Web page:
US7551249B2 (en) 2007-07-20 2009-06-23 Wintek Corporation Transflective pixel structure and fabricating method thereof
US20090160812A1 (en) * 2007-12-21 2009-06-25 Hsing-Chiang Huang Electronic apparatus and input interface thereof
US8410798B2 (en) * 2008-01-22 2013-04-02 Massachusetts Institute Of Technology Flexural mechanism for passive angle alignment and locking
US20110037488A1 (en) * 2008-01-22 2011-02-17 Vijay Shilpiekandula Flexural mechanism for passive angle alignment and locking
US20150198855A1 (en) * 2012-06-25 2015-07-16 Industry-University Cooperation Foundation Hanyang University Liquid crystal display device and method of driving the same
US9670410B2 (en) 2012-06-25 2017-06-06 Industry-University Cooperation Foundation Hanyang University Liquid crystal composition
US9977294B2 (en) 2012-06-25 2018-05-22 Industry-University Cooperation Foundation Hanyang University Liquid crystal display device
US9664957B2 (en) * 2012-06-25 2017-05-30 Industry-University Cooperation Foundation Hanyang University Liquid crystal display device and method of driving the same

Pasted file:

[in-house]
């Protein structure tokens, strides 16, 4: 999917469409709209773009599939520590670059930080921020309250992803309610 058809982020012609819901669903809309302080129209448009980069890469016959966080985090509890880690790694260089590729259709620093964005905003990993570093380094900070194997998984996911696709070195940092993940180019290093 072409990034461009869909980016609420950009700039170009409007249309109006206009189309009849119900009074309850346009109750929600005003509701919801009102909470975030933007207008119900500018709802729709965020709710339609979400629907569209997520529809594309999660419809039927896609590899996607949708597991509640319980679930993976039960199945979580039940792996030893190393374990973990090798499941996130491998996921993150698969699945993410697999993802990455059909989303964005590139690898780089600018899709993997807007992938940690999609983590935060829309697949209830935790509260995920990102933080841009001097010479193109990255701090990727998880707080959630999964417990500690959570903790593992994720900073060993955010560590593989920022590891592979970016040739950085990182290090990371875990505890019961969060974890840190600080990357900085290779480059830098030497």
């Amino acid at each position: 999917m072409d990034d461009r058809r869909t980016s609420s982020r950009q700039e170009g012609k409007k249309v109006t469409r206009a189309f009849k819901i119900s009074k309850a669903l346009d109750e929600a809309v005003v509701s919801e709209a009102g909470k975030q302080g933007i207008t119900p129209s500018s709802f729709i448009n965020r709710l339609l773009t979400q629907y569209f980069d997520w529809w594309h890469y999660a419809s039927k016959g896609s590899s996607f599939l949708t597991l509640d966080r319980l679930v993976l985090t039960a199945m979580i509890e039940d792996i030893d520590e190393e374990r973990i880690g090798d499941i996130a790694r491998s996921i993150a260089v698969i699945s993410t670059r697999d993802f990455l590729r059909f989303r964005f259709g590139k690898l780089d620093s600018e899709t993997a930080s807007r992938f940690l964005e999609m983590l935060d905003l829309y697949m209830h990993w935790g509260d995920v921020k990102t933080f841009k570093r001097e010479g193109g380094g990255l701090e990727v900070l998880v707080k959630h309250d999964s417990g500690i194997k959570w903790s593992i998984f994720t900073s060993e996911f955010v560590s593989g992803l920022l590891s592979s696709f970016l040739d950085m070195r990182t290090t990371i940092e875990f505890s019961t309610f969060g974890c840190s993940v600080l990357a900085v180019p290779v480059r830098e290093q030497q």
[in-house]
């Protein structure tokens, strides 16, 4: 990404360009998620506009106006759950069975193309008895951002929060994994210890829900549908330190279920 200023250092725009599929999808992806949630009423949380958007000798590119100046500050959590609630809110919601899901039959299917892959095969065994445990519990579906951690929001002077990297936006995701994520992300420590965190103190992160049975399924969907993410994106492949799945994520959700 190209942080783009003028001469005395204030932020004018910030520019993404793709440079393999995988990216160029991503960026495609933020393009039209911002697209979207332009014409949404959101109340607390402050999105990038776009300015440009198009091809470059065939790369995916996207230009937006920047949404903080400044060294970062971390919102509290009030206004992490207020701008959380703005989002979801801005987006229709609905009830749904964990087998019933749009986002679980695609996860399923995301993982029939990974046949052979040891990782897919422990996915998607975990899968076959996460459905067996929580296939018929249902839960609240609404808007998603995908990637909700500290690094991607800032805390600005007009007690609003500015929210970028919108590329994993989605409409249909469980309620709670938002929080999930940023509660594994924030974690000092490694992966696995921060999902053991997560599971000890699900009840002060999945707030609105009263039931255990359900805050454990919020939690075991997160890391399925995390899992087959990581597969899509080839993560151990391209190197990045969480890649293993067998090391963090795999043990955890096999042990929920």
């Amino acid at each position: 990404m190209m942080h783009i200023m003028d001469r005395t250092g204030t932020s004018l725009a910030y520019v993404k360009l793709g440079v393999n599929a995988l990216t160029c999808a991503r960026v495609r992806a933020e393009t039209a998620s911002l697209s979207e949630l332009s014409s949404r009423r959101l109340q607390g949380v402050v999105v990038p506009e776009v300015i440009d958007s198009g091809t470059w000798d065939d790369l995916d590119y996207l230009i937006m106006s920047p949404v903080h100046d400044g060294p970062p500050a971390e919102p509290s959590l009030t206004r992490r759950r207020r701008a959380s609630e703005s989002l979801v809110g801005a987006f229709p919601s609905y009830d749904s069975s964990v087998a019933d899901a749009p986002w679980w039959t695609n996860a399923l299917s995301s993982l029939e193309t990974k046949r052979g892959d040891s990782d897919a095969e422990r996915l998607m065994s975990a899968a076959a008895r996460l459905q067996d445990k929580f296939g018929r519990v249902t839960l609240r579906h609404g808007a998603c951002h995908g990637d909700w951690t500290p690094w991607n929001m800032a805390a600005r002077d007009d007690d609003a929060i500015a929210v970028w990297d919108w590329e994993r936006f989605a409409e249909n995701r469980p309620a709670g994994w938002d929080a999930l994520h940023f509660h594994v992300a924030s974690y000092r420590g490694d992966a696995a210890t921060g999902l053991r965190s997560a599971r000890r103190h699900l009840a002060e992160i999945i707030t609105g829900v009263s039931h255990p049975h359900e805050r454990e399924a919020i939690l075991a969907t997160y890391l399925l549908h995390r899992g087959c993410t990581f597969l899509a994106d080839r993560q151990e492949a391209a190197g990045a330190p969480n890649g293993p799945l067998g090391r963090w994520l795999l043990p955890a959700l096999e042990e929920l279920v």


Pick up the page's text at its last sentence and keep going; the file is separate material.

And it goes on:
CN103087726A (en) * 2013-01-25 2013-05-08 北京京东方光电科技有限公司 Liquid crystal orientation layer composition, semi-transparent reflective liquid crystal panel and manufacturing method of semi-transparent reflective liquid crystal panel

Also Published As

Publication number Publication date Type
CN1637569A (en) 2005-07-13 application
KR20050070714A (en) 2005-07-07 application
CN100349056C (en) 2007-11-14 grant
KR101031669B1 (en) 2011-04-29 grant

Similar Documents

Publication Publication Date Title
US5757455A (en) Hybrid alignment type liquid crystal display
US6950158B2 (en) Transflective liquid crystal display device and fabrication method thereof